I usually find columnist and Sunday morning CNN politics show host Fareed Zakaria to be among the more astute and reliable commentators on current events available to a wide public audience. So it was with some disappointment that I read his recent, misguided column entitled, “It’s Not the Economy, Democrats.”
He drew the wrong conclusions from the Democracy Fund study of voters in the 2016 election which found, among other things, “The primary conflict structuring the two parties involves questions of national identity, race and morality.” It was not economic differences, but different attitudes on “immigrants, blacks and Muslims,” it noted, and the Republican voter perception that “people like me are on the decline.” Another study he cited noted the Republican voters’ penchant toward ”fears of cultural displacement and support for deporting undocumented immigrants.”
Given these differences, he suggested that Democrats need to dump any focus on a better economic message and instead do a better job to “convey to a broad section of Americans – rural, less educated, older, whiter – that they understand and respect their lives, their values and their worth.”
Their lives and their worth, perhaps, but their values? Didn’t the studies that Zakaria cited just conclude that their values are grounded in racism and xenophobia? Just how is one who opposes these “values” supposed to “respect” them?
Many more progressive-minded people in our society today know what this is all about. They, like me, grew up in the households of the ‘40s and ‘50s where racism and xenophobia were far more prevalent than today. When I was growing up, my parents weren’t outwardly racist, but quietly quite so. Any xenophobia also didn’t occupy their consciousness except when Sen. Joe McCarthy’s and the FBI’s anti-communist witch hunts made an accusation of “commie” the most heinous thing one could say about someone, whether a teacher or neighbor or public figure.
Today, like then, most Americans aren’t normally inclined to think of themselves as actively racist and xenophobic, except to the extent those otherwise dormant remnants of a cultural yesterday are called out by a relentless drumbeat of sinister voices and forces.
Such roots have always been there among much of the public to be exploited by the nation’s elites who view tactics of divide and conquer as the best way to dissemble and repress the general public’s efforts at better economic and social justice.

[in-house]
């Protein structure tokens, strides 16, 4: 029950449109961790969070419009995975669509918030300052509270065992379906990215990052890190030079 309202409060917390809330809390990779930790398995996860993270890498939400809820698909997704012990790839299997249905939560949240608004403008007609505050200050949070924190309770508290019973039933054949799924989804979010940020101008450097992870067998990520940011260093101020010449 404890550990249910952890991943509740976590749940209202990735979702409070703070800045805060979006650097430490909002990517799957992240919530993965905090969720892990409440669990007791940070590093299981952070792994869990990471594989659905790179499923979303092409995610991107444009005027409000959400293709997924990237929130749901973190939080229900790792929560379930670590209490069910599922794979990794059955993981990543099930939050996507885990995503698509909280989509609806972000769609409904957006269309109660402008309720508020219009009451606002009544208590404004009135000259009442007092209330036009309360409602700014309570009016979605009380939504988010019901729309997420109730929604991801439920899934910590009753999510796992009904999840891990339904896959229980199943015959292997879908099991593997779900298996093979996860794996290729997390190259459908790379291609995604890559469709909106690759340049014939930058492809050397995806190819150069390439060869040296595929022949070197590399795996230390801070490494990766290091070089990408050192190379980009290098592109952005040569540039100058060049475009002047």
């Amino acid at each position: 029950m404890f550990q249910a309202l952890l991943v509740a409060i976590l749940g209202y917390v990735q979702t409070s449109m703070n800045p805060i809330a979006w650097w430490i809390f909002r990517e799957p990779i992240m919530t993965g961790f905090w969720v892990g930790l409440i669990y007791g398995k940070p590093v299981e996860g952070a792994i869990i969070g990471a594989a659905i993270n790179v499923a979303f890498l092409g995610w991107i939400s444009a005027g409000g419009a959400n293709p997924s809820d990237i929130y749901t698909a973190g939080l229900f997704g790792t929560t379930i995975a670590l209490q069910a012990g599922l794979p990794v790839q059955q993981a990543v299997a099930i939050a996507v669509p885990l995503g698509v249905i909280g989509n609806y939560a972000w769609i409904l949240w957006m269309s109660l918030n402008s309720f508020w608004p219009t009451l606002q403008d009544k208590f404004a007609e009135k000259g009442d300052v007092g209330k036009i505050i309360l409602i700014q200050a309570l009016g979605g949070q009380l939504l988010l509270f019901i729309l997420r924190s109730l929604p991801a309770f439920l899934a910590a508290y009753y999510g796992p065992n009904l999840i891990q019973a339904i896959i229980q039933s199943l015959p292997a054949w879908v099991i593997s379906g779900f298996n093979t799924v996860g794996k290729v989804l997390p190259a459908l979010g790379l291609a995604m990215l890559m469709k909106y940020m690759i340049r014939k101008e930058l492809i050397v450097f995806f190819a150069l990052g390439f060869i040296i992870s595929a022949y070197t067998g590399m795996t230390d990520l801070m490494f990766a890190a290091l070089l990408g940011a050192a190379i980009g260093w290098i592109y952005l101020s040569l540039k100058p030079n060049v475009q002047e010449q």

Those elites went into overdrive with the election of Barack Obama in 2008. They launched “grass-top” (phony “grass roots”) efforts funded and controlled from Washington, D.C. including groups like arch-right winger Dick Armey’s “Freedom Works,” and greater ideological and issue coordination among a national network of radio talk show hate mongers like Rush Limbaugh to tap the most agitated among those recently displaced by the Great Recession to call to the surface and act out their underlying prejudices. With the first African-American in the White House, the task was easier. The Tea Party was born of this.
No doubt, the Tea Party was and is the American One-Percent Elites’ Republican Party, a new and refreshed radical Jacobin wing. As these efforts were stoked, scores of more traditional Republican elected officials were run out of office and replaced with the disgusting legions now in Congress to press for ending entitlements like Social Security and Medicare, dismantling Obamacare and deregulating everything else.
This is the social phenomenon that pushed Trump into the White House. It owes its origins to the Elites’ orchestrated reaction to the election of Obama and relentless appeals to the lowest angels of human nature.
All the scions of the Republican establishment are to be blamed for this, even those who for reasons of personal distastes abhor President Trump. The neo-cons who so oppose him now were the very ones who saw to his rise: everyone of them who promoted Limbaugh and all the others even while personally offended by him, they did this.
So, what’s with the appeal to Democrats to “respect” these kind of “values?” None.
Zakaria admonished in his column to “stress the common elements that bind.” But what identifies that more than achieving a common economic agenda? Achieving that goal will terrify the elites the most